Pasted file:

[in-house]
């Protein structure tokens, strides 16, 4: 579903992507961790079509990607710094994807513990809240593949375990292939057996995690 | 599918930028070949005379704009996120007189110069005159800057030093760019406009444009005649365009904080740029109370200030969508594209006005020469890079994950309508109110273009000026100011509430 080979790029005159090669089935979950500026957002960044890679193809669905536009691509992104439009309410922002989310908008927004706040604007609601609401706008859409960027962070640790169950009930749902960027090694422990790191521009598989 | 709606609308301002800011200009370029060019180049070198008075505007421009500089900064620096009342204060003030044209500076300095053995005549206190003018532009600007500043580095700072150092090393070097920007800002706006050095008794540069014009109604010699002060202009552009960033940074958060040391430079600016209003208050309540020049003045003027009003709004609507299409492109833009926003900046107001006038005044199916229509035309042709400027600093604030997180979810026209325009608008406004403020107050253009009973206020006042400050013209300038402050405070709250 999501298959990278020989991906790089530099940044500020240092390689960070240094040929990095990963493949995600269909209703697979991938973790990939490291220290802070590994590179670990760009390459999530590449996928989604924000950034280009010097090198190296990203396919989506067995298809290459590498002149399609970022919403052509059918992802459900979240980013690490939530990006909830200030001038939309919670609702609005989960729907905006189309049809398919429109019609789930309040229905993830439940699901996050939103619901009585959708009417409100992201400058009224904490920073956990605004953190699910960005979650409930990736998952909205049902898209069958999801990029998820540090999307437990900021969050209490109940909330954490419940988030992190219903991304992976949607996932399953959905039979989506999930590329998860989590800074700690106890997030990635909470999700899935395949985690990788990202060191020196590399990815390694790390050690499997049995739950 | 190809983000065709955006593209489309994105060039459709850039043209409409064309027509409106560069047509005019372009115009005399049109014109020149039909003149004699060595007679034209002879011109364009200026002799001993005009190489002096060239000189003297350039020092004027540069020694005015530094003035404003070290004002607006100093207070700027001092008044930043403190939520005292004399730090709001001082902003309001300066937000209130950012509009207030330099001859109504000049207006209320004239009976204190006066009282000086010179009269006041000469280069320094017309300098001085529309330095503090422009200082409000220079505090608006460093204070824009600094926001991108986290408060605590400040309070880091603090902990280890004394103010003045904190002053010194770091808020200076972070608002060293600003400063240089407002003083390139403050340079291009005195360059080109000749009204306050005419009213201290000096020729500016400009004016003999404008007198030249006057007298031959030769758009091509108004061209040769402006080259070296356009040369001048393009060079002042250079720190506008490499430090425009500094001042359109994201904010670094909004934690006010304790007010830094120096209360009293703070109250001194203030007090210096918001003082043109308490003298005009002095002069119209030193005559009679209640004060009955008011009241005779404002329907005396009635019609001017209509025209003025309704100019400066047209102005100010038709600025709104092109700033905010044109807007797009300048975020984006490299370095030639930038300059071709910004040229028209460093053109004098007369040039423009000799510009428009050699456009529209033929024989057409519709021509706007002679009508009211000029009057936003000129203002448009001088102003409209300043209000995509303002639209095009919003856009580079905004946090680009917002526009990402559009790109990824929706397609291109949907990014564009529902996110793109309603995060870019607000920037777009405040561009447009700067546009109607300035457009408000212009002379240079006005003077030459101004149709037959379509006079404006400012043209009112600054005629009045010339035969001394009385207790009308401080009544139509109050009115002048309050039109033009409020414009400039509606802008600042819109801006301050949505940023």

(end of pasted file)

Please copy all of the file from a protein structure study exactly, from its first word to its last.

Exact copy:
[in-house]
């Protein structure tokens, strides 16, 4: 579903992507961790079509990607710094994807513990809240593949375990292939057996995690 | 599918930028070949005379704009996120007189110069005159800057030093760019406009444009005649365009904080740029109370200030969508594209006005020469890079994950309508109110273009000026100011509430 080979790029005159090669089935979950500026957002960044890679193809669905536009691509992104439009309410922002989310908008927004706040604007609601609401706008859409960027962070640790169950009930749902960027090694422990790191521009598989 | 709606609308301002800011200009370029060019180049070198008075505007421009500089900064620096009342204060003030044209500076300095053995005549206190003018532009600007500043580095700072150092090393070097920007800002706006050095008794540069014009109604010699002060202009552009960033940074958060040391430079600016209003208050309540020049003045003027009003709004609507299409492109833009926003900046107001006038005044199916229509035309042709400027600093604030997180979810026209325009608008406004403020107050253009009973206020006042400050013209300038402050405070709250 999501298959990278020989991906790089530099940044500020240092390689960070240094040929990095990963493949995600269909209703697979991938973790990939490291220290802070590994590179670990760009390459999530590449996928989604924000950034280009010097090198190296990203396919989506067995298809290459590498002149399609970022919403052509059918992802459900979240980013690490939530990006909830200030001038939309919670609702609005989960729907905006189309049809398919429109019609789930309040229905993830439940699901996050939103619901009585959708009417409100992201400058009224904490920073956990605004953190699910960005979650409930990736998952909205049902898209069958999801990029998820540090999307437990900021969050209490109940909330954490419940988030992190219903991304992976949607996932399953959905039979989506999930590329998860989590800074700690106890997030990635909470999700899935395949985690990788990202060191020196590399990815390694790390050690499997049995739950 | 190809983000065709955006593209489309994105060039459709850039043209409409064309027509409106560069047509005019372009115009005399049109014109020149039909003149004699060595007679034209002879011109364009200026002799001993005009190489002096060239000189003297350039020092004027540069020694005015530094003035404003070290004002607006100093207070700027001092008044930043403190939520005292004399730090709001001082902003309001300066937000209130950012509009207030330099001859109504000049207006209320004239009976204190006066009282000086010179009269006041000469280069320094017309300098001085529309330095503090422009200082409000220079505090608006460093204070824009600094926001991108986290408060605590400040309070880091603090902990280890004394103010003045904190002053010194770091808020200076972070608002060293600003400063240089407002003083390139403050340079291009005195360059080109000749009204306050005419009213201290000096020729500016400009004016003999404008007198030249006057007298031959030769758009091509108004061209040769402006080259070296356009040369001048393009060079002042250079720190506008490499430090425009500094001042359109994201904010670094909004934690006010304790007010830094120096209360009293703070109250001194203030007090210096918001003082043109308490003298005009002095002069119209030193005559009679209640004060009955008011009241005779404002329907005396009635019609001017209509025209003025309704100019400066047209102005100010038709600025709104092109700033905010044109807007797009300048975020984006490299370095030639930038300059071709910004040229028209460093053109004098007369040039423009000799510009428009050699456009529209033929024989057409519709021509706007002679009508009211000029009057936003000129203002448009001088102003409209300043209000995509303002639209095009919003856009580079905004946090680009917002526009990402559009790109990824929706397609291109949907990014564009529902996110793109309603995060870019607000920037777009405040561009447009700067546009109607300035457009408000212009002379240079006005003077030459101004149709037959379509006079404006400012043209009112600054005629009045010339035969001394009385207790009308401080009544139509109050009115002048309050039109033009409020414009400039509606802008600042819109801006301050949505940023």